The album’s final section of three tracks is its weakest, beginning with the track “Plot Twist” which feels like it doesn’t fit the eerie vibes of the rest of the album at all as NIKI taps into some of her cheeriest pop songwriting yet that ultimately feels like it could have been written by anyone else due to throwing in just about every pop cliché in the book into it. “If There’s Nothing Left…” is another highly disorienting track seemingly geared only towards advancing the story featuring highly random orchestral swells, a misplaced trap beat that lines up with none of the other musical elements of the song and a truly baffling switch in tempo mid-verse that completely ruins the flow. The track “Drive On” closes the album out with a strong message of hope and the need to learn from your life’s hardships and press on that I certainly appreciate, but the song itself is another rather generic pop track aiming for a universally recognized uplifting and inspirational sound – due to the powerful lyricism, it definitely lands better than a track like “Plot Twist,” though.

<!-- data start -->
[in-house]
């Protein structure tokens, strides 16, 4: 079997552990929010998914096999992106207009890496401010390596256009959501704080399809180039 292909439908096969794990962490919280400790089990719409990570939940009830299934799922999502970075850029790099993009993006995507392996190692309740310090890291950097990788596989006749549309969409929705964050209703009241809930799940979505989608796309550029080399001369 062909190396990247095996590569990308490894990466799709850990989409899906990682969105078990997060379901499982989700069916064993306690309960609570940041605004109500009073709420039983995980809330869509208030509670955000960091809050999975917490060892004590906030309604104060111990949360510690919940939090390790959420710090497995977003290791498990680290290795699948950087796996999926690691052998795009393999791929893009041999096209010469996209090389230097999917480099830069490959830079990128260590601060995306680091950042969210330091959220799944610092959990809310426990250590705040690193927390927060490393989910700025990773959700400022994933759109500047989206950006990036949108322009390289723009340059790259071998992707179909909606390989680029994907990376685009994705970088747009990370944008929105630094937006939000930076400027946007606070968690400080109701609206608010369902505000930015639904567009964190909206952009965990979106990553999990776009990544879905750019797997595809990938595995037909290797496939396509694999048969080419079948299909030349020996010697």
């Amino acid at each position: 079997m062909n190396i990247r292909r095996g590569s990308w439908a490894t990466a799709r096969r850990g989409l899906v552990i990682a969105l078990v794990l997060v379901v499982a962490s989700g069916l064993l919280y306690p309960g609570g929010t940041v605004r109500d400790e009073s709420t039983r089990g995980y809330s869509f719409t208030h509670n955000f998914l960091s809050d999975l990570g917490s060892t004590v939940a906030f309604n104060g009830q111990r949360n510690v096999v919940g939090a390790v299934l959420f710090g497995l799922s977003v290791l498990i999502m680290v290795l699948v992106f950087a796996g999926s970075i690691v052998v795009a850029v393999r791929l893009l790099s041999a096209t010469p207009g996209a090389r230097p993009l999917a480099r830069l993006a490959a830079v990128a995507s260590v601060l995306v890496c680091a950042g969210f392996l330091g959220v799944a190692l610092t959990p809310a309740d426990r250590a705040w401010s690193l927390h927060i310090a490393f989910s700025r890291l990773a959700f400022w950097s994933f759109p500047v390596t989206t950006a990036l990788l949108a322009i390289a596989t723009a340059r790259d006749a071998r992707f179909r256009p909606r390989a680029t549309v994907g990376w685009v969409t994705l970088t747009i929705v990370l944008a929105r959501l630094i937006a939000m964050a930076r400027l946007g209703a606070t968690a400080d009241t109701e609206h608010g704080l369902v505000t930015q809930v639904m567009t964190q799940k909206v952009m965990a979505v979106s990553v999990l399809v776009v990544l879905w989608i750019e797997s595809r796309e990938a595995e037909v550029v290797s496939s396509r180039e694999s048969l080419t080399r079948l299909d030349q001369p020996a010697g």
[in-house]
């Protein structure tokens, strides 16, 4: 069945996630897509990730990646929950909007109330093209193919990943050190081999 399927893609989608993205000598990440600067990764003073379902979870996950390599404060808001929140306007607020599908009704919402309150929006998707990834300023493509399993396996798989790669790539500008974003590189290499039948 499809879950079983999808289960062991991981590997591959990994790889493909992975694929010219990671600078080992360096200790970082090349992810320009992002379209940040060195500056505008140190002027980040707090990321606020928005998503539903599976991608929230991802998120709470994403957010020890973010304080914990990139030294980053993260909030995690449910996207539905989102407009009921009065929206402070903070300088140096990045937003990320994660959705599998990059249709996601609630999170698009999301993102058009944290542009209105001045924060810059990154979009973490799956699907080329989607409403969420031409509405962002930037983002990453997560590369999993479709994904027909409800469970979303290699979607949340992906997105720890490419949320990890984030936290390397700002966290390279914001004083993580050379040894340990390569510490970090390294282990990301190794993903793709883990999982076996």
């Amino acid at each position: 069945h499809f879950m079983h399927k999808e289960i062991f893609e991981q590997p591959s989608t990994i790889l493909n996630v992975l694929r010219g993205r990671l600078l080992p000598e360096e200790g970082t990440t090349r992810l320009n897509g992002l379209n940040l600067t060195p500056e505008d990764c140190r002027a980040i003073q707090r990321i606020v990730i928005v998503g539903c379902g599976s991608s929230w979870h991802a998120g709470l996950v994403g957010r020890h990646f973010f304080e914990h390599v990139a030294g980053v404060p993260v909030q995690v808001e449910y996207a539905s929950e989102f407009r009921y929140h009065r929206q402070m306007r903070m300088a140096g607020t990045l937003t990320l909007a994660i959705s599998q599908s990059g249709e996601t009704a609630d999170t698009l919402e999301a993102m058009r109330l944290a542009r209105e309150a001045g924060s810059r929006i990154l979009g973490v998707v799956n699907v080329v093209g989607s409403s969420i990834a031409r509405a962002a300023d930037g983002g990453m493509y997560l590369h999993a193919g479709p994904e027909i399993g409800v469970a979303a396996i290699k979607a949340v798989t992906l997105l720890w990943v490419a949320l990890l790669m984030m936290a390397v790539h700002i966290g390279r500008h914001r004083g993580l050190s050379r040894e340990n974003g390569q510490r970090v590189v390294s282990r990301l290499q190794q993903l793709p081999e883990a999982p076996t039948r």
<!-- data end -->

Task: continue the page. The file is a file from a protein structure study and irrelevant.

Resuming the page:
MOONCHILD is nothing if not ambitious, and if NIKI continues to throw these kinds of ideas at the wall as she grows and discovers her sound, there’s the kind of potential here that could result in a future classic. For now, she’s still figuring things out, and the moments of greatness she does land on are an exciting glimpse into what’s to come.
Favourite Tracks: Selene, Switchblade, Lose, Pandemonium
Least Favourite Track: If There’s Nothing Left…